195 F2d 580 Flato v. Commissioner of Internal Revenue

195 F.2d 580

FLATO et al.

v.

COMMISSIONER OF INTERNAL REVENUE.

No. 13565.

United States Court of Appeals Fifth Circuit.

April 10, 1952.

Rehearing Denied May 16, 1952.

J. P. Jackson, Sam G. Winstead, Dallas, Tex., Murray G. Smyth, Houston, Tex., for petitioner.

Robert M. Weston, Ellis N. Slack, Robert N. Anderson, Fred E. Youngman, Special Assts. to Atty. Gen., Theron Lamar Caudle, Asst. Atty. Gen., Charles Oliphant, Chief Counsel and Charles E. Lowery, Special Atty., Bureau of Internal Revenue, Washington, D. C., for respondent.

Before HUTCHESON, Chief Judge, and RUSSELL and RIVES, Circuit Judges.

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1

RUSSELL Circuit Judge.

2

This is a petition to review a decision of the Tax Court holding that certain partnership income received in 1943 and 1944, reported in returns of the trustees of six trusts, was not taxable to the trusts, but was taxable in full to the beneficiaries thereof. The basis of the decision is that the beneficiaries possessed such command over the distribution of the income of the trusts as to make it their income for purposes of taxation.1

3

The petitioners are three brothers, Franklin, Frederick and Robert Flato; Grace Flato, wife of Franklin; and Shelley Flato, wife of Frederick. Inasmuch as the deficiencies asserted against Grace and Shelley Flato result from their community property interests in the income of their husbands under the laws of Texas, and since a determination of the issue involved as it relates to the three brothers will be determinative of their rights, the three brothers will sometimes hereinafter be referred to as "petitioners".

4

On or about June 30, 1941, but effective "as of the 1st day of January, 1941", Edwin and Winnifred Flato, father and mother of petitioners, each created three irrevocable trusts, (a total of six), thus two for the benefit of each of their three sons, and transferred $1,000 cash to each trust. "As of" the same date both parents gave each petitioner $4,000 cash. Franklin was appointed trustee for each of the trusts created for the benefit of Frederick; Frederick was appointed trustee for each of the trusts created for the benefit of Franklin; and Franklin and Frederick were appointed joint trustees for the two trusts created for the benefit of Robert. At this time the parents owned as community property a ¾ths undivided interest in three partnerships; the remaining ¼th undivided interest in these partnerships was owned by Franklin. Pursuant to a preconceived plan, Edwin Flato transferred to each of the three trusts created by him an undivided one-third of his community interest in two of the partnerships and, on behalf of his wife, transferred to each of the trusts created by her an undivided one-third of her community interest in the same two partnerships. The consideration paid for each of these transfers was $5,000 and a note for $9,716.52, payable to Edwin Flato. This transaction transpired on June 30, 1941, but was effective "as of the 1st day of January, 1941."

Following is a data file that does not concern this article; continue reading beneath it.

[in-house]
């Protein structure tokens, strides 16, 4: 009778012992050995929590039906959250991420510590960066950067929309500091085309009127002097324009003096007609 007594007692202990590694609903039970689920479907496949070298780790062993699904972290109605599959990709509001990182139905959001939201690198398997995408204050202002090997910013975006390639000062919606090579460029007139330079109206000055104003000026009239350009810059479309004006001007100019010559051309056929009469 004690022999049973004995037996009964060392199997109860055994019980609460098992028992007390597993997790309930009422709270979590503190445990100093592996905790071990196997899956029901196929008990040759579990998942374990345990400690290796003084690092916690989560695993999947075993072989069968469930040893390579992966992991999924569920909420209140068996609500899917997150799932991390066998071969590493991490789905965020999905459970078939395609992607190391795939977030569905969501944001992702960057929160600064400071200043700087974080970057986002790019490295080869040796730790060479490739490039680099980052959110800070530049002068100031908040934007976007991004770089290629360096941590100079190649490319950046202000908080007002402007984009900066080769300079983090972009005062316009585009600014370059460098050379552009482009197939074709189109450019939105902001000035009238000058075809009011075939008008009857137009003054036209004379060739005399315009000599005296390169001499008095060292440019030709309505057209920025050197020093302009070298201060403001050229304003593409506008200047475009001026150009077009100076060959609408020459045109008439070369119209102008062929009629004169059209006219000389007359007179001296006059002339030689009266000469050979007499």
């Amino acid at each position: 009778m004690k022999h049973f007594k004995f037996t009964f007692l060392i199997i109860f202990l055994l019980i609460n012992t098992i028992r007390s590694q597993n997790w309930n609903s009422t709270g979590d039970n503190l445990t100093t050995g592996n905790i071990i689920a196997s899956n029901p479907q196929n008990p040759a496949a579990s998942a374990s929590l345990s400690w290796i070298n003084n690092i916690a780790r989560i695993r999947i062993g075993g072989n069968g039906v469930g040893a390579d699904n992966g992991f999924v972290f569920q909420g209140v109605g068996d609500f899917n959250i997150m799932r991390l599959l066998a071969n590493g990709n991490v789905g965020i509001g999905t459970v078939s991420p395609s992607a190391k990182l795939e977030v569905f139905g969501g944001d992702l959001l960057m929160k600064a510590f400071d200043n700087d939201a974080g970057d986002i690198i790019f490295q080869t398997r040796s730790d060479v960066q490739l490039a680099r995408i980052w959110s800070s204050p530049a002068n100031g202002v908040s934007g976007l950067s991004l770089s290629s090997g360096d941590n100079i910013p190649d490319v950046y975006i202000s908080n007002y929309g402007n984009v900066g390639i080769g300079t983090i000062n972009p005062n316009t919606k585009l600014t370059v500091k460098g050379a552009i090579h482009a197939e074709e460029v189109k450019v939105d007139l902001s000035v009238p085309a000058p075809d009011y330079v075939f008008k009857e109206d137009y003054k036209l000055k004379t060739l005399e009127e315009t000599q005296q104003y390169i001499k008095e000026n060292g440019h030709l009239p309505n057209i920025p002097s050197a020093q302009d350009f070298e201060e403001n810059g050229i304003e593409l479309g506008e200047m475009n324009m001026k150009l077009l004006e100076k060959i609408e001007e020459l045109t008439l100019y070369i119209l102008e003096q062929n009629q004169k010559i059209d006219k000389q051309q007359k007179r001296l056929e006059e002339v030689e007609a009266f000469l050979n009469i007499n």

5

The two businesses were thereafter, for the years under review, operated as a partnership composed of the six trusts and Franklin individually in accordance with a partnership agreement entered into by Franklin, individually and as trustee, Frederick as trustee, and Franklin and Frederick as trustees for Robert. This agreement was executed June 30, 1941, but was effective as of January 1st, 1941. Franklin and Frederick worked for the partnership and received salaries for their services. The net profit of the partnership was distributed, one-fourth to Franklin, individually, and one-eighth to each of the six trusts.

6

The "Agreement[s] of Trust" were similar, except as to the trustees and beneficiaries named therein. Each provided that the Trust Estate created by it would "be and remain irrevocable", and provided that the beneficiary, or in the event of his death, the contingent beneficiary, at the expiration of 10 years from the date of the trust instrument, might, at his option, declare the trust terminated, in which event, the corpus of the trust estate would become vested in him. The trustee was given broad powers of management over the corpus of the trust and was granted power to "in his discretion, pay to [the named beneficiary], all, or such portion as he deems reasonable and proper, of the net income of this Trust Estate, accumulating all surplus income and adding it to the principal of the Trust Estate." Power was also accorded the trustee to apply for the use of the beneficiary any part of the principal that he might deem wise and expedient.

7

Robert requested, and received, $2,500 from each of his trusts in 1941, and $2,000 from each in 1942. Frederick requested, and received, $2,000 from each of his trusts in 1942, and $3,500 from each in 1943. In 1942, $1,100 was distributed from each of Franklin's trusts to his church at his request. No other distributions were made from the trusts during this period and none were requested by the beneficiaries. All distributions made from the trusts were reported as income by the beneficiaries, and all of the undistributed income of the trusts was reported by the trustees as income taxable to the trusts.

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8

The Tax Court, two judges dissenting, in its opinion,2 held that the income of the trusts was taxable to the respective beneficiaries in full under Section 22(a) of the Internal Revenue Code, 26 U.S.C.A. § 22(a), finding that "although the distributions of trust income were to be made at the `discretion' of the trustees, the intention of the grantors was that the beneficiaries could have what they wanted of the trust income and that the discretionary provision was more in the nature of a safeguard to be withheld unless family considerations dictated its enforcement."

9